Experiments with new trajectories when planes take off and the increase in night flights at Toulouse-Blagnac airport have sparked debates on air pollution. For limiters, the Airport Nuisance Control Authority (Acnusa) issues specific recommendations. Its president Gilles Leblanc reviews the specific situation of the Ville Rose airport and the way to reduce noise and pollution. Maintenance.
Le Journal Toulousain: Like all airports in France, Toulouse-Blagnac has long been the target of residents living under the air corridors. Is the situation exacerbated in the Pink City?
Gilles Leblanc: It is at least special. Toulouse being the European capital of aeronautics, many people are very qualified in this field, they have experience and are, suddenly, more demanding. Discussions are therefore more difficult than elsewhere to manage in general. Thus, more than in other regions, the confidence of the population in the capacity of the sector to reduce local impacts such as noise and pollution is weakened. So the situation is not worse or better. On the other hand, the expectation is stronger. And today, Toulouse is not the showcase it could be.
JT: Did the privatization of Toulouse-Blagnac airport in 2015 worsen the air pollution?
GL: This operation has surely created tensions between the players and this may have delayed collaborative work between manufacturers, the airport itself, airlines and navigation services. But there is not yet enough hindsight to draw any conclusions.
As for the increase in rates denounced by residents, there is no evidence that it is inherent in deprivation. Perhaps it is due to the multiplication of the clientele, quite simply. Still, this increase in traffic is real. In particular, there were overflows at night. Nighttime traffic was poorly controlled and this was a source of strong reactions. But that is the challenge of the current period: while traffic is resuming after a period of collapse linked to Covid-19, how can we ensure that the nuisances are less important than before the crisis? Today, this is the challenge for the sector and the Toulouse conurbation.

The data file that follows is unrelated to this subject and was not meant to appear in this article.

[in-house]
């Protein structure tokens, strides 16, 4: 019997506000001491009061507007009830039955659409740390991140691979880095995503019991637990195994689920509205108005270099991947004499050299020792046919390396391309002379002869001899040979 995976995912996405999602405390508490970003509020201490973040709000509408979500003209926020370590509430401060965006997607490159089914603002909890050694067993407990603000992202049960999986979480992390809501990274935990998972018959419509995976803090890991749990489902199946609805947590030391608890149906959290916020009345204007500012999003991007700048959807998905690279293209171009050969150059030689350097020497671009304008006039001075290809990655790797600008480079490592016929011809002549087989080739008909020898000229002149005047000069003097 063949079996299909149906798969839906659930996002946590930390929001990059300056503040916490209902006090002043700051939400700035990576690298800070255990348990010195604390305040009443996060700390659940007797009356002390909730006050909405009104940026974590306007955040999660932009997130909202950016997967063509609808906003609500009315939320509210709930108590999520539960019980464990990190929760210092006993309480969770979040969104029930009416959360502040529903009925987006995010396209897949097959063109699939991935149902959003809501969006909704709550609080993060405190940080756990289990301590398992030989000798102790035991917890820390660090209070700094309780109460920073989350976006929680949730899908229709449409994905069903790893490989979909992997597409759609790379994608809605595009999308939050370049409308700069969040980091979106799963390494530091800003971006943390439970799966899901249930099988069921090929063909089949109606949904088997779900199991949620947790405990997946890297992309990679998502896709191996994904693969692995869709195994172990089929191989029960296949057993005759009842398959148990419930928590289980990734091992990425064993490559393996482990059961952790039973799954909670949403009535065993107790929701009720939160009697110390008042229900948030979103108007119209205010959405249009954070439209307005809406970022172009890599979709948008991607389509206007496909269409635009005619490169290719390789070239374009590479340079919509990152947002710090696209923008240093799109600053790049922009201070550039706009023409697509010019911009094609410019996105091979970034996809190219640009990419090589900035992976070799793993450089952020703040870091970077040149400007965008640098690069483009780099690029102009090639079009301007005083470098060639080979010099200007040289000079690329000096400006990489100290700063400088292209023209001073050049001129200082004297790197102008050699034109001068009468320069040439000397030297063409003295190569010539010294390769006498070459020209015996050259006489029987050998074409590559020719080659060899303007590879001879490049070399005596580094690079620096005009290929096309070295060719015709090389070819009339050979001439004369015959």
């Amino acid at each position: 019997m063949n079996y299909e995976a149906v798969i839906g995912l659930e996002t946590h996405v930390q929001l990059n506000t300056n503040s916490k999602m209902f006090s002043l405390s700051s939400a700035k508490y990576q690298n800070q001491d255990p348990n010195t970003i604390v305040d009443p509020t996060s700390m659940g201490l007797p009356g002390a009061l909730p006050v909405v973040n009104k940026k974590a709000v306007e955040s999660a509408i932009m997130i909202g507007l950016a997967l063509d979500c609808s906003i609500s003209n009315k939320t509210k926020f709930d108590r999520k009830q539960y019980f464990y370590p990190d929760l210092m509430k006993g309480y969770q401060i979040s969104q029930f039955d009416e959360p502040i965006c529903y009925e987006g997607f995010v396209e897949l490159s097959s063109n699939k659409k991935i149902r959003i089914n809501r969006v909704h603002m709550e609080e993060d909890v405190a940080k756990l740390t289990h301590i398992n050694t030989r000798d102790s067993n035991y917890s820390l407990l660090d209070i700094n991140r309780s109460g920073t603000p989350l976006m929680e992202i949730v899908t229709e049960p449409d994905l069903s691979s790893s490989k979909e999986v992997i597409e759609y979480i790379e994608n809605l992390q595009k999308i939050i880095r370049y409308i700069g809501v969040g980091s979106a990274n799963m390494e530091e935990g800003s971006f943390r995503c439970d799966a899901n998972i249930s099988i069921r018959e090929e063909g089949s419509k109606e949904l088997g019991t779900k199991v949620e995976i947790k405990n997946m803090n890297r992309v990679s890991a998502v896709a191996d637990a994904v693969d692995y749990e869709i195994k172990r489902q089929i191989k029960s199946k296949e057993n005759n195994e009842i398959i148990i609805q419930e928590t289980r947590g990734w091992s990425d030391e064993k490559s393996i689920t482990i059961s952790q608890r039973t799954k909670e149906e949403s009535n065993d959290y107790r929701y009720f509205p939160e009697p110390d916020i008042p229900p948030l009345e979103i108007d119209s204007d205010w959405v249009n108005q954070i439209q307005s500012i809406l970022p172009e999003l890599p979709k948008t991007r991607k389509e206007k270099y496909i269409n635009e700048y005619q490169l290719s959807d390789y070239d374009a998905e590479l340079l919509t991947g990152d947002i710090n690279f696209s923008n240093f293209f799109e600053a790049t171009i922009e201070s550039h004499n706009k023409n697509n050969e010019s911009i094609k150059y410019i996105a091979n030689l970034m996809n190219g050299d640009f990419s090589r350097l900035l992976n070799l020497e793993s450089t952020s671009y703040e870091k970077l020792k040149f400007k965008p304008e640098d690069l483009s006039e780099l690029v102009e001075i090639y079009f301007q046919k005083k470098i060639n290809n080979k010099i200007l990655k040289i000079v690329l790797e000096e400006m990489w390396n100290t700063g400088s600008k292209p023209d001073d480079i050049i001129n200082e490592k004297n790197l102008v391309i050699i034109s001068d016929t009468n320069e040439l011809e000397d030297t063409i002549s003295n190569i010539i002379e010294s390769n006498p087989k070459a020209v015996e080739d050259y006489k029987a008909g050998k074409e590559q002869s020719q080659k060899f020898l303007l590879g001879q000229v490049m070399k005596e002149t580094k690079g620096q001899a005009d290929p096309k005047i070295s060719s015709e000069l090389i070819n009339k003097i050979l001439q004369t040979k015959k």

JT: What are the recommendations of the Airport Nuisance Control Authority (Acnusa) to reduce noise and pollution?
GL: Different levers can be operated. The first of these remains reduction at the source. In other words, we inform the renewal of fleets operating at the airport, knowing that the most modern aircraft less impact. Likewise, the ban, little by little, of the most polluting or noisy aircraft. Moreover, the Airbus A220, presented a few days ago, before its environmental performance.
Our recommendations also relate to operational procedures. More clearly, they concern the movement of planes on the tarmac, or taxiing, which must become as sober as possible (this is where 6 to 8% of noise or atmospheric emissions take place). But also during the approach procedures (in particular the generalization of the continuous descent on optimized trajectories to avoid “mitigating” trajectories) and take-off (aiming for precision trajectories with satellite navigation). This last issue also crystallized the debates in Toulouse.
Then, it is possible to act on the planning. For this, it is necessary not to increase the population in the most exposed areas. But also on soundproofing. The additional tax on the plane ticket makes it possible to finance the soundproofing work of health establishments, schools, or housing located in areas of more intense noise. This is a repair device to be sure, but it is important.
Finally, the lever of price adjustment, on which French airports, including Toulouse, do not go far enough according to Acnusa. It is a question of modulating the charges that airlines pay according to the environmental characteristics of the aircraft and flight schedules.
JT: Precisely, concerning night flights, they have increased at Toulouse-Blagnac airport. How to limit these nocturnal nuisances?
GL: There has indeed been a flagrant slippage in this area. To deal with it, at the airport and the airlines to work on the scheduling of flights. A passenger who would have taken a low-cost ticket to go from Toulouse to Portugal, does not need to take off at 3 am. At the same time, regulatory measures can be put in place. First, the Minister of Transport could, on a local proposal, ban the noisiest aircraft during the night. Then it could be put in place with a cap on night flights or a curfew.
JT: In Toulouse-Blagnac, none of these measures is in force. Is the increase in night flights the result of this lack of regulation?
GL: Celebrating. When there is no rule, there is no sanction. As long as no ministerial decree caps nighttime traffic or sets a curfew, there will be no violation. The only increase in traffic is not reprehensible. Certainly, if Toulouse-Blagnac airport were equipped with such facilities, the overflows would not take place, since they would be punishable.
Note that, to be effective in reducing air pollution, this regulation must be implemented at the same time as the other levers above. In Toulouse, this is what will restore confidence between the sector and residents. If the latter noted the improvement in air quality and the reduction in air traffic noise, the debates should be much more peaceful. And the challenge of more sustainable aeronautics.